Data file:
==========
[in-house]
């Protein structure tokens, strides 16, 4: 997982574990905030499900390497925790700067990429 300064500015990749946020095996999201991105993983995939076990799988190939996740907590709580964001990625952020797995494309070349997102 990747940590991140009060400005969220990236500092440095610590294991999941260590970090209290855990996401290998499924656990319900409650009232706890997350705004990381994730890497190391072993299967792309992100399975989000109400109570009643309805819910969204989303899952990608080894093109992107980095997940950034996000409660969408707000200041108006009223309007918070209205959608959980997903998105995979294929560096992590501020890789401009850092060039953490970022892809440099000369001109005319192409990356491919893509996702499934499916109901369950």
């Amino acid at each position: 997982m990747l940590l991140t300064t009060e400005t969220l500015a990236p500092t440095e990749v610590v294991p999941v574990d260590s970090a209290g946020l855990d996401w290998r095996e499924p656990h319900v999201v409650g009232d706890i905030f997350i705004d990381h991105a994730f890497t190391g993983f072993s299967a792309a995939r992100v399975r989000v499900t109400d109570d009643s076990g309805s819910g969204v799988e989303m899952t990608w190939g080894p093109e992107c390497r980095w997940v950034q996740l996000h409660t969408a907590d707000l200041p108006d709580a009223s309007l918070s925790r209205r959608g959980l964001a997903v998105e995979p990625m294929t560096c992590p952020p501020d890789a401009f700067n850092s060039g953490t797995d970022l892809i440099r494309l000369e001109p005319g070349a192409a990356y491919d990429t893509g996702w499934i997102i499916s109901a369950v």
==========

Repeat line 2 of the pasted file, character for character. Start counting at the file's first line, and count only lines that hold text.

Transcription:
């Protein structure tokens, strides 16, 4: 997982574990905030499900390497925790700067990429 300064500015990749946020095996999201991105993983995939076990799988190939996740907590709580964001990625952020797995494309070349997102 990747940590991140009060400005969220990236500092440095610590294991999941260590970090209290855990996401290998499924656990319900409650009232706890997350705004990381994730890497190391072993299967792309992100399975989000109400109570009643309805819910969204989303899952990608080894093109992107980095997940950034996000409660969408707000200041108006009223309007918070209205959608959980997903998105995979294929560096992590501020890789401009850092060039953490970022892809440099000369001109005319192409990356491919893509996702499934499916109901369950």